And he said, “Truly, I tell you, this poor widow has put in more than all of them. For they all contributed out of their abundance, but she out of her poverty put in all she had to live on.” (Luke 21:3, 4 ESV)
Previously the religious rulers had sought to trick Jesus with the question about taxation. The response was profound – give what you owe to Caesar and give what you owe to God. There is an episode at the start of Luke chapter 21 that highlights this in a short and simple way. It’s also indicative of the difference between God’s perception and our own.
Having a lot and giving a substantial amount will appear to be a big deal to those looking for a significant figure. A billionaire giving hundreds of thousands is still hundreds of thousands to those who might need it. A poor person giving what they have will not appear much on the accounts. It might not make much of a difference when the hundreds and thousands and hundreds of thousands are concerned. Yet in God’s economy that person is applauded and honoured – because it’s the heart from which it’s given. It’s about the fact that when it comes to God’s business you’re willing to give it your all.
The same applies in regard to people and their skills and abilities. Some people are gifted in spotlight areas of life and in giving just some of that gift they amaze and dazzle others. Whereas there are people gifted in less highlighted areas who are committed to giving their all at every occasion but never appear to get recognition. This returns to the point, however, of who we’re living for. If it is for the praise and attention of men, then we can focus on appearances. If it is for the honour and glory of God to whom we are grateful for everything, then we can focus on having the same attitude as this woman who in her poverty still gave it her all.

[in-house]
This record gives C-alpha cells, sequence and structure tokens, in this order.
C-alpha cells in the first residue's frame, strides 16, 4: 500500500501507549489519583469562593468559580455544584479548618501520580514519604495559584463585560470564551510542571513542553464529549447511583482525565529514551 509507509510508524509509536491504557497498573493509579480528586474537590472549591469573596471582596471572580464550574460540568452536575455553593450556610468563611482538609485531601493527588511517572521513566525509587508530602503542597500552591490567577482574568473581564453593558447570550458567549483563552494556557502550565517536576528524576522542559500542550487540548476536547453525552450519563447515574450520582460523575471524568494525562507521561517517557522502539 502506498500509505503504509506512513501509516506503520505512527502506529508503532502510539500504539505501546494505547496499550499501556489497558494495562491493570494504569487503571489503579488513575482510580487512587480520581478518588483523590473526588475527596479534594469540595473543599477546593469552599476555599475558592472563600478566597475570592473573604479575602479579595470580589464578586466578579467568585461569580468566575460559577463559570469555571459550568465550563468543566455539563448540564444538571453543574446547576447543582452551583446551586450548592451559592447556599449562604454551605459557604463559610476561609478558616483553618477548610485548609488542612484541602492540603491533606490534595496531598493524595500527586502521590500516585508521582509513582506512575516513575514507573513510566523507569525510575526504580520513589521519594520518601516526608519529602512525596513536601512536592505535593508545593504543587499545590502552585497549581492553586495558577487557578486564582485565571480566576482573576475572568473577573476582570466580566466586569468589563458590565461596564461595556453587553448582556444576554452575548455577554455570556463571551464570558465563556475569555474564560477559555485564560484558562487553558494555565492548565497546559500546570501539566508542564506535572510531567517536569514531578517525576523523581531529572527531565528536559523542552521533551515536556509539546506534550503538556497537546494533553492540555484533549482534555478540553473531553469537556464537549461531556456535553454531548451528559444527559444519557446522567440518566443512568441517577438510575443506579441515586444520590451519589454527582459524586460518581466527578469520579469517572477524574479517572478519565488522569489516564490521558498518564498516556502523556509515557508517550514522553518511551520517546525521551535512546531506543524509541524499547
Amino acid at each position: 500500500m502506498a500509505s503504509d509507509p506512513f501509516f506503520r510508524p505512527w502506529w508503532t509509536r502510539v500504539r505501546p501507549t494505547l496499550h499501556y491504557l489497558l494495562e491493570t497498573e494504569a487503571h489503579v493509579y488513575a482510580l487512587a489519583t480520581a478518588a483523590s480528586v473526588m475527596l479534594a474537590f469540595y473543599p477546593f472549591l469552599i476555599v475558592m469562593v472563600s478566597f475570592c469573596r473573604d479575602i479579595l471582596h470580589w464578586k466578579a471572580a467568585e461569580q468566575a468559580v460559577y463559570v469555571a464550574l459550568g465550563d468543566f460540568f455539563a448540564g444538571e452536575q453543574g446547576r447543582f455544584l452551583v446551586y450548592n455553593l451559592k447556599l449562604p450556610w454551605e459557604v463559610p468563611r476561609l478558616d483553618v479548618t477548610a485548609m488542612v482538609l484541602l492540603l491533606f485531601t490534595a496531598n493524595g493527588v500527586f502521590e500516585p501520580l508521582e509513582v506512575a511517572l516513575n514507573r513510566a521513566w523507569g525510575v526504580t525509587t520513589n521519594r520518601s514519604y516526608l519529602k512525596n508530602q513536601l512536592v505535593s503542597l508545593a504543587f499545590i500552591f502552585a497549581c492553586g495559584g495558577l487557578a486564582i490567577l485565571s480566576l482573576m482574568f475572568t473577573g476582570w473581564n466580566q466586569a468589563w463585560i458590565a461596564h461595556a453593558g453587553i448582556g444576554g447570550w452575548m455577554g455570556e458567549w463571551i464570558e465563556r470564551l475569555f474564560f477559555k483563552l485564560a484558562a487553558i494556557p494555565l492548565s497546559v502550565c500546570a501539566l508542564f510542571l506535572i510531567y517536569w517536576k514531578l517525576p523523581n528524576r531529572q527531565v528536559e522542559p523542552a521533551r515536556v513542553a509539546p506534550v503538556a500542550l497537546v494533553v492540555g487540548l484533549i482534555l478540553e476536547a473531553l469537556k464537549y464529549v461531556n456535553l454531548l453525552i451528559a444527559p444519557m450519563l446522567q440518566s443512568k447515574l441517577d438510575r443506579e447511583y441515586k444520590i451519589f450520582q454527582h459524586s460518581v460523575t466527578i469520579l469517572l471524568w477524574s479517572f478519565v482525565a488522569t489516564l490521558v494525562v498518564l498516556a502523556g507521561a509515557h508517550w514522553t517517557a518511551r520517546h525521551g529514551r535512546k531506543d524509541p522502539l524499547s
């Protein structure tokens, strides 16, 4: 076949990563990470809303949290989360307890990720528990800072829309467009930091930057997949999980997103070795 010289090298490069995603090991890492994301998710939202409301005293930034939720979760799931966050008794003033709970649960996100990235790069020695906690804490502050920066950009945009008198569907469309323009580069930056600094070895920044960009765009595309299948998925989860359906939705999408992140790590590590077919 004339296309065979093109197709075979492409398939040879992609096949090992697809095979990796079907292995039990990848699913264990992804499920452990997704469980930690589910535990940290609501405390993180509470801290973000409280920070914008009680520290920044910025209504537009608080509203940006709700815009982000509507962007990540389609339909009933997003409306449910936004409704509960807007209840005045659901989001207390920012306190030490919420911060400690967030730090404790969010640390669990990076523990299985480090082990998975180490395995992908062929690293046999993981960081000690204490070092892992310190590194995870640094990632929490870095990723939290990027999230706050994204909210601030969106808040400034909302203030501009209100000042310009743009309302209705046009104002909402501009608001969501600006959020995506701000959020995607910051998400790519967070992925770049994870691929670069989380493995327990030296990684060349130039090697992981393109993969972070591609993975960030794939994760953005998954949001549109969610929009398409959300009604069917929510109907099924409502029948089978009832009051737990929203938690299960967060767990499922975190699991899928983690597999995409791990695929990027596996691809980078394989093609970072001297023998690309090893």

What God says is that He looks for people that will love him with all they have. That love isn’t about doing someone a favour, that love isn’t done for show. That love is about recognising that God in His goodness gives us everything and is delighted to do so. He expresses that love in giving His best even in His only Son.
In the light of that, giving Him all is no burden or chore, it’s a delight.
For His Name’s Sake
C. L. J. Dryden